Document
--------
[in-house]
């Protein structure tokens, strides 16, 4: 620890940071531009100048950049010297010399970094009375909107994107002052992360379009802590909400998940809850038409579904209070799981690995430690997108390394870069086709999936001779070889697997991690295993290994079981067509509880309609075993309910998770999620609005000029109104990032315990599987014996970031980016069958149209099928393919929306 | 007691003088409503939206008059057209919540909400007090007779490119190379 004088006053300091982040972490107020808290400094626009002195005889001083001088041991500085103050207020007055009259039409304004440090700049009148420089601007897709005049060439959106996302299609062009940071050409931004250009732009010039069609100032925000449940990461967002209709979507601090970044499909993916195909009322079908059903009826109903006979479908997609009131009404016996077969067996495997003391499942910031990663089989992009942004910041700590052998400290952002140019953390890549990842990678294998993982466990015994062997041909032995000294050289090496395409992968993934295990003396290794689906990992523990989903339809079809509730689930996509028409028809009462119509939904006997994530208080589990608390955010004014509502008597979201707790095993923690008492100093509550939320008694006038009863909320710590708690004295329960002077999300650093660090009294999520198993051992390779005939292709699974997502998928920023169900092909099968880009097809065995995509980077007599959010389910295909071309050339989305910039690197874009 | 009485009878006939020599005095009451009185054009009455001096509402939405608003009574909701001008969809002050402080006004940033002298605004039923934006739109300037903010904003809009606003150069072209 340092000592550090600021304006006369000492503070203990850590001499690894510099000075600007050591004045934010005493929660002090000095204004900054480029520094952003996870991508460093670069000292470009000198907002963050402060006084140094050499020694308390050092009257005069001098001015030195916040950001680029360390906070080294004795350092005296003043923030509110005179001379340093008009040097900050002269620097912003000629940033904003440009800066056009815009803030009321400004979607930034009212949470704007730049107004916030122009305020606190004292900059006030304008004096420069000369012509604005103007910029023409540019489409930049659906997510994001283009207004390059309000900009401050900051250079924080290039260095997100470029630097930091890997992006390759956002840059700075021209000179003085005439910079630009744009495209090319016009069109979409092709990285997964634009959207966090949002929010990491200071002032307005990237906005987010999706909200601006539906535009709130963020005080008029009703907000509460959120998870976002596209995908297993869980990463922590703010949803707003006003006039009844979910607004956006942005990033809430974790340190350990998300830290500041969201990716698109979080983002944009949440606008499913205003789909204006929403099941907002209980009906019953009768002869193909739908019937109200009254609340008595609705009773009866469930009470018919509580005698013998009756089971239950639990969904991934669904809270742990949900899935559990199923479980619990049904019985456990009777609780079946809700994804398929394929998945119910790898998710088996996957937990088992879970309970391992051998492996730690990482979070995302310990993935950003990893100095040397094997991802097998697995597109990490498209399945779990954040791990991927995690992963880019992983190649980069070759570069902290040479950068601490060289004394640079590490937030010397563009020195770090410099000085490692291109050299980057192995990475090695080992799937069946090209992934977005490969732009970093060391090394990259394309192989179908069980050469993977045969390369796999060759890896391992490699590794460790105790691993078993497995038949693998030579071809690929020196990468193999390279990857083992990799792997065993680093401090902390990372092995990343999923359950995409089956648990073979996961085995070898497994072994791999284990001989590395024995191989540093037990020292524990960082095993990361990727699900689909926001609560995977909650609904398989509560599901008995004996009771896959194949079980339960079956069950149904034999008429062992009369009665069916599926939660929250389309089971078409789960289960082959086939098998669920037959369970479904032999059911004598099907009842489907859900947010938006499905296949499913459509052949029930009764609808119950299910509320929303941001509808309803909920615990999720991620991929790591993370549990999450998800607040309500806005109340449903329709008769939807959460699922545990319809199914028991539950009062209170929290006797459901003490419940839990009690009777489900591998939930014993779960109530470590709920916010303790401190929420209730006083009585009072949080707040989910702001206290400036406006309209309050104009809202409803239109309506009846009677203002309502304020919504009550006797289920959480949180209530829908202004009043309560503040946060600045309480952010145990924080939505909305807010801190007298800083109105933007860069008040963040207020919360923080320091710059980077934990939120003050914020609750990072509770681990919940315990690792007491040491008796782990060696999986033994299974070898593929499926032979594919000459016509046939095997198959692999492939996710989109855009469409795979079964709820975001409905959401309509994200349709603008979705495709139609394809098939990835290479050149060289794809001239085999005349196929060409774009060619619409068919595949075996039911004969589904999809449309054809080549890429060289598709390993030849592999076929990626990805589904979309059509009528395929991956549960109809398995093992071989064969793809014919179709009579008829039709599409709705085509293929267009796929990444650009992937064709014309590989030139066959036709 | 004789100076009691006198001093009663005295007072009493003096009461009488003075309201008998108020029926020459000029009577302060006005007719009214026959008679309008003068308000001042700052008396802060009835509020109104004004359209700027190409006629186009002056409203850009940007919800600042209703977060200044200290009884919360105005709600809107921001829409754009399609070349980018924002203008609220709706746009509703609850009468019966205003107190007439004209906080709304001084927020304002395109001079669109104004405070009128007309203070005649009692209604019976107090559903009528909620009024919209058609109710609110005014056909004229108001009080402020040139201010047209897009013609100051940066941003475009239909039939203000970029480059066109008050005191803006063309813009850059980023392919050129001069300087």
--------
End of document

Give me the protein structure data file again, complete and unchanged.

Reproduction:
[in-house]
């Protein structure tokens, strides 16, 4: 620890940071531009100048950049010297010399970094009375909107994107002052992360379009802590909400998940809850038409579904209070799981690995430690997108390394870069086709999936001779070889697997991690295993290994079981067509509880309609075993309910998770999620609005000029109104990032315990599987014996970031980016069958149209099928393919929306 | 007691003088409503939206008059057209919540909400007090007779490119190379 004088006053300091982040972490107020808290400094626009002195005889001083001088041991500085103050207020007055009259039409304004440090700049009148420089601007897709005049060439959106996302299609062009940071050409931004250009732009010039069609100032925000449940990461967002209709979507601090970044499909993916195909009322079908059903009826109903006979479908997609009131009404016996077969067996495997003391499942910031990663089989992009942004910041700590052998400290952002140019953390890549990842990678294998993982466990015994062997041909032995000294050289090496395409992968993934295990003396290794689906990992523990989903339809079809509730689930996509028409028809009462119509939904006997994530208080589990608390955010004014509502008597979201707790095993923690008492100093509550939320008694006038009863909320710590708690004295329960002077999300650093660090009294999520198993051992390779005939292709699974997502998928920023169900092909099968880009097809065995995509980077007599959010389910295909071309050339989305910039690197874009 | 009485009878006939020599005095009451009185054009009455001096509402939405608003009574909701001008969809002050402080006004940033002298605004039923934006739109300037903010904003809009606003150069072209 340092000592550090600021304006006369000492503070203990850590001499690894510099000075600007050591004045934010005493929660002090000095204004900054480029520094952003996870991508460093670069000292470009000198907002963050402060006084140094050499020694308390050092009257005069001098001015030195916040950001680029360390906070080294004795350092005296003043923030509110005179001379340093008009040097900050002269620097912003000629940033904003440009800066056009815009803030009321400004979607930034009212949470704007730049107004916030122009305020606190004292900059006030304008004096420069000369012509604005103007910029023409540019489409930049659906997510994001283009207004390059309000900009401050900051250079924080290039260095997100470029630097930091890997992006390759956002840059700075021209000179003085005439910079630009744009495209090319016009069109979409092709990285997964634009959207966090949002929010990491200071002032307005990237906005987010999706909200601006539906535009709130963020005080008029009703907000509460959120998870976002596209995908297993869980990463922590703010949803707003006003006039009844979910607004956006942005990033809430974790340190350990998300830290500041969201990716698109979080983002944009949440606008499913205003789909204006929403099941907002209980009906019953009768002869193909739908019937109200009254609340008595609705009773009866469930009470018919509580005698013998009756089971239950639990969904991934669904809270742990949900899935559990199923479980619990049904019985456990009777609780079946809700994804398929394929998945119910790898998710088996996957937990088992879970309970391992051998492996730690990482979070995302310990993935950003990893100095040397094997991802097998697995597109990490498209399945779990954040791990991927995690992963880019992983190649980069070759570069902290040479950068601490060289004394640079590490937030010397563009020195770090410099000085490692291109050299980057192995990475090695080992799937069946090209992934977005490969732009970093060391090394990259394309192989179908069980050469993977045969390369796999060759890896391992490699590794460790105790691993078993497995038949693998030579071809690929020196990468193999390279990857083992990799792997065993680093401090902390990372092995990343999923359950995409089956648990073979996961085995070898497994072994791999284990001989590395024995191989540093037990020292524990960082095993990361990727699900689909926001609560995977909650609904398989509560599901008995004996009771896959194949079980339960079956069950149904034999008429062992009369009665069916599926939660929250389309089971078409789960289960082959086939098998669920037959369970479904032999059911004598099907009842489907859900947010938006499905296949499913459509052949029930009764609808119950299910509320929303941001509808309803909920615990999720991620991929790591993370549990999450998800607040309500806005109340449903329709008769939807959460699922545990319809199914028991539950009062209170929290006797459901003490419940839990009690009777489900591998939930014993779960109530470590709920916010303790401190929420209730006083009585009072949080707040989910702001206290400036406006309209309050104009809202409803239109309506009846009677203002309502304020919504009550006797289920959480949180209530829908202004009043309560503040946060600045309480952010145990924080939505909305807010801190007298800083109105933007860069008040963040207020919360923080320091710059980077934990939120003050914020609750990072509770681990919940315990690792007491040491008796782990060696999986033994299974070898593929499926032979594919000459016509046939095997198959692999492939996710989109855009469409795979079964709820975001409905959401309509994200349709603008979705495709139609394809098939990835290479050149060289794809001239085999005349196929060409774009060619619409068919595949075996039911004969589904999809449309054809080549890429060289598709390993030849592999076929990626990805589904979309059509009528395929991956549960109809398995093992071989064969793809014919179709009579008829039709599409709705085509293929267009796929990444650009992937064709014309590989030139066959036709 | 004789100076009691006198001093009663005295007072009493003096009461009488003075309201008998108020029926020459000029009577302060006005007719009214026959008679309008003068308000001042700052008396802060009835509020109104004004359209700027190409006629186009002056409203850009940007919800600042209703977060200044200290009884919360105005709600809107921001829409754009399609070349980018924002203008609220709706746009509703609850009468019966205003107190007439004209906080709304001084927020304002395109001079669109104004405070009128007309203070005649009692209604019976107090559903009528909620009024919209058609109710609110005014056909004229108001009080402020040139201010047209897009013609100051940066941003475009239909039939203000970029480059066109008050005191803006063309813009850059980023392919050129001069300087």